Bureaucracy Media


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It focuses on the relation of bureaucracy and how media can be engaged

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Bureaucracy Media

  1. 1. Bureaucracy and Media How to establish equilibrium? Dr. Mrinal Chatterjee Professor Indian Institute of Mass Communication, Sanchar Marg, Dhenkanal 759 001, Orissa
  2. 2. First, a bit of history <ul><li>News media hostility to bureaucracy is a fixed field in Indian political culture that has its roots in the 19th-century antigovernment agitation. </li></ul><ul><li>Post-independence media has taken onto themselves the role of ‘constructive opposition’. </li></ul>
  3. 3. Therefore.. <ul><li>Contemporary negative coverage must be understood as deeply embedded. </li></ul>
  4. 4. All responses to it must be based on that premise.
  5. 5. While some public administrators in occasional situations may receive positive coverage, that is the exception, rather than the rule.
  6. 6. Civil servants need to accept this harsh media environment rather than bemoan it.
  7. 7. Please remember.. <ul><li>Media is not merely a PR tool. </li></ul><ul><li>Media can play a critical role as an agent of change. </li></ul><ul><li>Examples: India’s independence. </li></ul>
  8. 8. Having said that, let us examine can the situation improve? Can we establish equilibrium?
  9. 9. That precisely mean <ul><li>Can we get good press? </li></ul><ul><li>Can we minimize negative coverage? </li></ul><ul><li>Can we make the media an ally in the development process? </li></ul><ul><li>Can we engage media in a constructive way? </li></ul><ul><li>Can we engage media in the way we want? </li></ul>
  10. 10. We can. For that we have to understand the dynamics of media.
  11. 11. Media dynamics <ul><li>Reporter sends news for processing by sub-editor at the desk for possible use </li></ul><ul><li>News-editor decides on a day to day basis, what goes in a newspaper/channel </li></ul><ul><li>Articles may be both by staffers or outsiders, commissioned or voluntary contribution. </li></ul><ul><li>Proprietor and/or Editor frames broad policies </li></ul>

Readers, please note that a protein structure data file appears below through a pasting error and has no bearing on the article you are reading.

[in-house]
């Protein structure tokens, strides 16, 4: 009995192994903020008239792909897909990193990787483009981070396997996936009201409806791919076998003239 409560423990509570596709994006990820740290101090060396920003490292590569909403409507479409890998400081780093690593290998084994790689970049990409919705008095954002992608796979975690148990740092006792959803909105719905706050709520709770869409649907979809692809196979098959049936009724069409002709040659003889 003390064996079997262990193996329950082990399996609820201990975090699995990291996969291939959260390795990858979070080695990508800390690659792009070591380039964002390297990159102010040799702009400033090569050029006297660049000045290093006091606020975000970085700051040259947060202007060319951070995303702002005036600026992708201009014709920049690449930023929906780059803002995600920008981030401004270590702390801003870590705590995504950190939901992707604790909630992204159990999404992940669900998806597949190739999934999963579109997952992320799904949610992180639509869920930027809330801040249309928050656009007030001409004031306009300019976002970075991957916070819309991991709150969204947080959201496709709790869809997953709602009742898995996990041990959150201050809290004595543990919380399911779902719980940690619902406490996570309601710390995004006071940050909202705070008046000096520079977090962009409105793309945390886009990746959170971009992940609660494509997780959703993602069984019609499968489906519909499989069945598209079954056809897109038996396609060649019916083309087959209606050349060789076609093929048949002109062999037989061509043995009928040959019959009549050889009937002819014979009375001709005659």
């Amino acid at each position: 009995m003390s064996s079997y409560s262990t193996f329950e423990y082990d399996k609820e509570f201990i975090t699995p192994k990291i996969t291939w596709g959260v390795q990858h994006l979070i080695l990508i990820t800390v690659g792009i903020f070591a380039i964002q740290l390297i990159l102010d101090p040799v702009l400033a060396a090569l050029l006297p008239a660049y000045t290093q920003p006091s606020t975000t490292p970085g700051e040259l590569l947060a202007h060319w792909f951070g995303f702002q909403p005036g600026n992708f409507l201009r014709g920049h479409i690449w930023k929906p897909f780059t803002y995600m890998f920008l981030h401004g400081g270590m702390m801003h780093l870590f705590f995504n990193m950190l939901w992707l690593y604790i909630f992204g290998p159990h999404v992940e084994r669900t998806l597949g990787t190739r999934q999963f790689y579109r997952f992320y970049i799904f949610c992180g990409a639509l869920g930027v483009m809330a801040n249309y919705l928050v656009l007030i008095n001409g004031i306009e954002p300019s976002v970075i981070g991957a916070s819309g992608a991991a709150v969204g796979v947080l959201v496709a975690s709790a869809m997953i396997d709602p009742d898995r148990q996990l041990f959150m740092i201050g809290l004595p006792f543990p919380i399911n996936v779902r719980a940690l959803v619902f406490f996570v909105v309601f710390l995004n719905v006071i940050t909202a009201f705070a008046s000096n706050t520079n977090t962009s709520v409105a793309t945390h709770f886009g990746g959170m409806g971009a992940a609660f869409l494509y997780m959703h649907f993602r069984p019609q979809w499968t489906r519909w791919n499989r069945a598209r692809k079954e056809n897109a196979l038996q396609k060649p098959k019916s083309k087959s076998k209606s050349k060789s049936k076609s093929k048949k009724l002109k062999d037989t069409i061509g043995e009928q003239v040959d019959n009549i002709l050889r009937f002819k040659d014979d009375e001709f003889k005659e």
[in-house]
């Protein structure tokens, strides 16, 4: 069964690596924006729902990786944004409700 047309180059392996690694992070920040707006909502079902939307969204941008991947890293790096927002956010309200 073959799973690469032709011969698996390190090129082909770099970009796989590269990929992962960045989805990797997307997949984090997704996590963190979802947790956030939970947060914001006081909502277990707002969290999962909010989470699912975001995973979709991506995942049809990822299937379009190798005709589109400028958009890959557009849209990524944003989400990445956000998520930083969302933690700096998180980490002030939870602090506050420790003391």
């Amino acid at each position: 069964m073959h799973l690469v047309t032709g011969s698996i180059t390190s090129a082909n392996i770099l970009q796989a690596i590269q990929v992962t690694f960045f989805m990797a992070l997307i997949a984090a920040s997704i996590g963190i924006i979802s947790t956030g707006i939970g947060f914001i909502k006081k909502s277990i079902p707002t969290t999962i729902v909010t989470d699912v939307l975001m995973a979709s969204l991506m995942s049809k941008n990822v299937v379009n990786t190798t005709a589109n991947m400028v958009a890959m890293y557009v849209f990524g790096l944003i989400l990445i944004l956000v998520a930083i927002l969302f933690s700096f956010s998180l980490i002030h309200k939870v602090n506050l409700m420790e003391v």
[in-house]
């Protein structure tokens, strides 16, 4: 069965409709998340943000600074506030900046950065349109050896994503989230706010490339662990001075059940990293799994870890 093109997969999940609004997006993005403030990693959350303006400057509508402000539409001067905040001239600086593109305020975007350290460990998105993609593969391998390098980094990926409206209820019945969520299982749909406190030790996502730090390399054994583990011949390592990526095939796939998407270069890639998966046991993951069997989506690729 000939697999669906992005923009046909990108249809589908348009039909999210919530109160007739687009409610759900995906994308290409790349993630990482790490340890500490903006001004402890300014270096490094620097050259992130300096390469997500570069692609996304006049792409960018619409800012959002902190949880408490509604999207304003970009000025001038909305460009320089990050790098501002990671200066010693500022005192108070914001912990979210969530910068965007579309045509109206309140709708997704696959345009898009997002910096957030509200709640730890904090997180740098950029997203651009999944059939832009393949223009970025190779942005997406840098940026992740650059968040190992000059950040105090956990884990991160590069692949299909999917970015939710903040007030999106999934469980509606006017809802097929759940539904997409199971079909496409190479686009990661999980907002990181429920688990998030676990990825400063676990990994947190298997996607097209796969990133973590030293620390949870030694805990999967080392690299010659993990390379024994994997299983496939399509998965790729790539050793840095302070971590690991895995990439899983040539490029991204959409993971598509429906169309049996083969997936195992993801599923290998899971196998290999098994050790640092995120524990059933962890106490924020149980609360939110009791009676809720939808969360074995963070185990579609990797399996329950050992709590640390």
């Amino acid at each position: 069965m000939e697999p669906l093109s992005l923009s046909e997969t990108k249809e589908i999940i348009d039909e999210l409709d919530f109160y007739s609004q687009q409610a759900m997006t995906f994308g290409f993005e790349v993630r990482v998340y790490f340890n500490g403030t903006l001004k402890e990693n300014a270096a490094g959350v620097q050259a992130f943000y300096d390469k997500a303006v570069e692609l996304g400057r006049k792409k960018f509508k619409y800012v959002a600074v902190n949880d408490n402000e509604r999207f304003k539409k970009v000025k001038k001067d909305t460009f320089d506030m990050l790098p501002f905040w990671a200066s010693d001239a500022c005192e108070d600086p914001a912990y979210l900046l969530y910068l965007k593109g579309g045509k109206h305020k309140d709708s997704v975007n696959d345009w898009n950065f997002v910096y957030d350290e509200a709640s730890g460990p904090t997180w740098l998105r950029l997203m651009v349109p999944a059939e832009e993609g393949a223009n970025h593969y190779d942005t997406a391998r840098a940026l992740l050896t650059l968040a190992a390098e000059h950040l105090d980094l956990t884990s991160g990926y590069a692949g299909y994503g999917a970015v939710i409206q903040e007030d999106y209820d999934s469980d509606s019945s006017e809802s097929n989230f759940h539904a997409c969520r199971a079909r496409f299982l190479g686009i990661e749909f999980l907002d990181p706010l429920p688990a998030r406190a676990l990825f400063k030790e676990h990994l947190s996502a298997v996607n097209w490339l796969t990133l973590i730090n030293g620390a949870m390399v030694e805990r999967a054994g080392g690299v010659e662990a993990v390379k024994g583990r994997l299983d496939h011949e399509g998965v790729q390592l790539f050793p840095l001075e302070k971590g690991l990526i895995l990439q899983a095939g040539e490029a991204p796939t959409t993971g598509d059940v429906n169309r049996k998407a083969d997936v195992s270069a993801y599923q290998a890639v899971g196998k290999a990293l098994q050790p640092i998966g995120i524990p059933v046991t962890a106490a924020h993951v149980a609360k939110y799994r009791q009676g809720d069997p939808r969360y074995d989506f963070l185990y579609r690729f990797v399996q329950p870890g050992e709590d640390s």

12. 12. Strength and weakness of Media in India: Strength <ul><ul><li>Press enjoys and jealously guards its ‘freedom of press’. It enjoys strong legal and extra-legal protection in India. </li></ul></ul><ul><ul><li>Press enjoys societal sanction and credibility </li></ul></ul><ul><ul><li>Many of the journalists have impeccable integrity. They work for ‘social cause’ </li></ul></ul><ul><ul><li>Media is irreverent. ‘This may be bad news for official managers of the society, but it is good news for democracy’. </li></ul></ul>
  13. 13. Strength and weakness of Media in India: Weakness <ul><ul><li>News-media is increasingly becoming capital-intensive, making it vulnerable to financial pressure </li></ul></ul><ul><ul><li>Politicians and sundry moneybags are entering this field for their vested interest. </li></ul></ul><ul><ul><li>There is no check at the entry to journalism as profession. Hence one finds all kinds of persons here. </li></ul></ul>
  14. 14. Media in Orissa: Mainstream Media <ul><ul><li>42 daily Oriya newspapers (8-10 major), 4 major daily English newspapers, 3 TV channels, including Doordarshan, 4 radio channels including 3 private radio; AIR has 13 stations in Orissa, 15-20 websites </li></ul></ul><ul><ul><li>Major National and International media </li></ul></ul><ul><ul><ul><li>30-32 in print, 18-20 in TV and radio </li></ul></ul></ul><ul><ul><li>Local media </li></ul></ul>